“It’s important to note that the provinces that permitted edibles still had strict rules, including plain and child-resistant packaging, a maximum of 10 milligrams of THC per package, and consumer education campaigns,” said Daniel Myran, a health services researcher at the University of Ottawa and lead author of the study.

“Our findings suggest that countries that allow the sale of legal edibles as part of their approach to legalization, regardless of other regulations, could encounter large increases in poisoning events, some severe, in young children,” he added.

A total of 581 children were hospitalized across the country for cannabis poisoning between January 2015 and September 2021, the study says. The vast majority of those incidents happened after legalization.

Cannabis poisoning means exposure to THC that leads to harmful effects. Those could include relatively mild ones, like severe impairment or loss of co-ordination, or more serious ones, like seizures or difficulty breathing.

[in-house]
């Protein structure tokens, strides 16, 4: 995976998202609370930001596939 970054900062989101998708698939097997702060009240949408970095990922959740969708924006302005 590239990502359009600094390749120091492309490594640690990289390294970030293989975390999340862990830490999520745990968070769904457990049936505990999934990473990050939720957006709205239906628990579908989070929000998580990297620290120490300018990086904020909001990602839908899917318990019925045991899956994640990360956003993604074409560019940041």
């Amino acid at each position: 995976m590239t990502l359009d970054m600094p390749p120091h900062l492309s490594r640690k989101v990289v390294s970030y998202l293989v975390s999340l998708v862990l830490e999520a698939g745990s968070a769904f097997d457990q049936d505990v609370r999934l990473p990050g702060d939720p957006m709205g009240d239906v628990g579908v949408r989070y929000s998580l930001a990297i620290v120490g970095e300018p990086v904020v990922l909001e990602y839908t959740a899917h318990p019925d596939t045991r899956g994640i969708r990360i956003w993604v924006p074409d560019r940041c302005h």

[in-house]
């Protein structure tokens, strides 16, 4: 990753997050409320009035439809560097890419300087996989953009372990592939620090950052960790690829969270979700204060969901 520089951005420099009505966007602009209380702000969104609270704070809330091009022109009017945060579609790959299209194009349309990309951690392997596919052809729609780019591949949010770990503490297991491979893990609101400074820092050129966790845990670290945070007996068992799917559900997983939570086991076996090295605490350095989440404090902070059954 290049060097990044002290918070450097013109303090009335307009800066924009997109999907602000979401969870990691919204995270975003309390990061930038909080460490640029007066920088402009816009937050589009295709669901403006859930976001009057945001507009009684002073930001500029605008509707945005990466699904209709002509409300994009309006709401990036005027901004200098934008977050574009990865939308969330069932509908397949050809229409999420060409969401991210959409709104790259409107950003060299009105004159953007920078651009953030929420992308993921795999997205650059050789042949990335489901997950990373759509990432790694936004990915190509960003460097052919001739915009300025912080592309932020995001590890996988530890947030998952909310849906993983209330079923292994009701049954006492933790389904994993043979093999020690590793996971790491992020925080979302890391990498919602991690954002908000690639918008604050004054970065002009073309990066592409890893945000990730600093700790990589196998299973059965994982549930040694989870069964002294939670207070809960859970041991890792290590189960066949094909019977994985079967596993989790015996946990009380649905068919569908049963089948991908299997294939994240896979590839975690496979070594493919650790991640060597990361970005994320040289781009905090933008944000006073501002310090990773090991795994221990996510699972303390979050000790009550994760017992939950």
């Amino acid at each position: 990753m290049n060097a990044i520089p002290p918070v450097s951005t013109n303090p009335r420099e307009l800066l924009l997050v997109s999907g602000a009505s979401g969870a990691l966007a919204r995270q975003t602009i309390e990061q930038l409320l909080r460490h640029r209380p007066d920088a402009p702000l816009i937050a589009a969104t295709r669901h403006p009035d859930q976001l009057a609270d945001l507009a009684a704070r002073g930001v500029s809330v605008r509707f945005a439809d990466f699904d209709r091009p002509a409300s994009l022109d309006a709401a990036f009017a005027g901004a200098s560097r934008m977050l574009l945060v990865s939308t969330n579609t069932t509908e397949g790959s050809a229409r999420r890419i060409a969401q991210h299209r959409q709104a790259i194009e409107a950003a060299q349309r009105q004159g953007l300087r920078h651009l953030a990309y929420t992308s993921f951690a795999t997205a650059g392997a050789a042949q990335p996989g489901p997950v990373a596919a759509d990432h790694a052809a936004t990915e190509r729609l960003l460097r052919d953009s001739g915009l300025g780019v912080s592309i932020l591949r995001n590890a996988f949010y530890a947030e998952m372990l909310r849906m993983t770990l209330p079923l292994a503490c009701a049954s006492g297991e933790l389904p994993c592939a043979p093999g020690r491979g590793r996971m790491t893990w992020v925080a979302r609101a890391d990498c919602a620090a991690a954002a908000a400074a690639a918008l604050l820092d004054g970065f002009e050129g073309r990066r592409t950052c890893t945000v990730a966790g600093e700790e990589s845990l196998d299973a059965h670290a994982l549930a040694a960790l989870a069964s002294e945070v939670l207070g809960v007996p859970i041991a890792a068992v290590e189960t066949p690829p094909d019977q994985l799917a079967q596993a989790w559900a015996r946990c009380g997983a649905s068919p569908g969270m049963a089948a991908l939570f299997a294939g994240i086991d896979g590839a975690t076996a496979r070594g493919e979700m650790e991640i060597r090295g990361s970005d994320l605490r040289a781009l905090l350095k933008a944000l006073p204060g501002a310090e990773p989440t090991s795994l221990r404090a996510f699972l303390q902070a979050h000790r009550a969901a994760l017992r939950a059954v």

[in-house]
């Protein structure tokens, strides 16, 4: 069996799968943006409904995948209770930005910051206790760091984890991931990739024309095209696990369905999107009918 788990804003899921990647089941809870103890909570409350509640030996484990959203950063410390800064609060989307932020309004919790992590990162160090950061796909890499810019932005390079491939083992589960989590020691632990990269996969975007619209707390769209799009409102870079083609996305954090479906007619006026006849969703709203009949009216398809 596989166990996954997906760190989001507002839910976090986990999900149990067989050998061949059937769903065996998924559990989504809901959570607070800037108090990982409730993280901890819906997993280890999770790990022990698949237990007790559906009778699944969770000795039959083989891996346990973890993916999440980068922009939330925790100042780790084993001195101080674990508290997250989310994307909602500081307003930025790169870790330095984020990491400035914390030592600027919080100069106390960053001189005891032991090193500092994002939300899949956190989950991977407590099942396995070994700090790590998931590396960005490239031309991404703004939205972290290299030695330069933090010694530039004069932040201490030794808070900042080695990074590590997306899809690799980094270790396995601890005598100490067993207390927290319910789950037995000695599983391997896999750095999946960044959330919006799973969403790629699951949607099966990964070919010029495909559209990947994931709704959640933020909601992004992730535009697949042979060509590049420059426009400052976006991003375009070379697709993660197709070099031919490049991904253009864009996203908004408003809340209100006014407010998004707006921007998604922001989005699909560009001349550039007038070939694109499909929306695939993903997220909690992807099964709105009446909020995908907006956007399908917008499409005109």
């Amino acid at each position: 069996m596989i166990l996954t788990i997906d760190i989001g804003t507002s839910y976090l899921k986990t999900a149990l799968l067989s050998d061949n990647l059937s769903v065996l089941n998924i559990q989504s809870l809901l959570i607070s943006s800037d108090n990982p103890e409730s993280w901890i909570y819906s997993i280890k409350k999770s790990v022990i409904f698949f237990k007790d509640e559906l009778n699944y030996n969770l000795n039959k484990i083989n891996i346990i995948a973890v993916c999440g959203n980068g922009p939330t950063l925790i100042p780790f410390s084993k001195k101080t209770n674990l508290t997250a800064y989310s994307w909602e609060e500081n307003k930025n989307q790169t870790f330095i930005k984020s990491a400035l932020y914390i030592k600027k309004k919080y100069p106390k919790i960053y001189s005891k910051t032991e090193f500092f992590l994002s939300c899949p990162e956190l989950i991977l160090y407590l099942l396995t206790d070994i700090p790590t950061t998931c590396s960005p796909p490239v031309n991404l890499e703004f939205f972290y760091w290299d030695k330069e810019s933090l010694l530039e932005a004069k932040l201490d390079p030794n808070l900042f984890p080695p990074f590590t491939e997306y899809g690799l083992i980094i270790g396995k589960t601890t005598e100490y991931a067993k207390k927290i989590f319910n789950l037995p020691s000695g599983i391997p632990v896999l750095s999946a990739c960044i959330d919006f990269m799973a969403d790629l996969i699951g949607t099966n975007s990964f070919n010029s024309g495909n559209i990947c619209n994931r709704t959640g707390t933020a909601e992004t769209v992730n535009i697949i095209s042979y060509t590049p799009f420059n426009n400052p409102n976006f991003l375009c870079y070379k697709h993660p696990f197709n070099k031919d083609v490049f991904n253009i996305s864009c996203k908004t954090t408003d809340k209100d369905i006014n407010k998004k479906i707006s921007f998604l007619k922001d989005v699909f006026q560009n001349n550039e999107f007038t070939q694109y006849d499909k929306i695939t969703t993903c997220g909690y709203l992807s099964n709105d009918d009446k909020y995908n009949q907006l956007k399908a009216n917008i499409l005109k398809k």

In previous research, Dr. Myran studied the number of cannabis-related emergency room admissions in Ontario between the date of legalization and early 2020, when the provincial government removed a cap on the number of private cannabis stores allowed in the province and eliminated pre-qualification requirements for prospective cannabis retailers.

While Ontario’s strict retail controls were in place, the researchers found, admissions did not increase significantly, compared to pre-legalization levels. But the rates rose when the cap on the number of stores was lifted.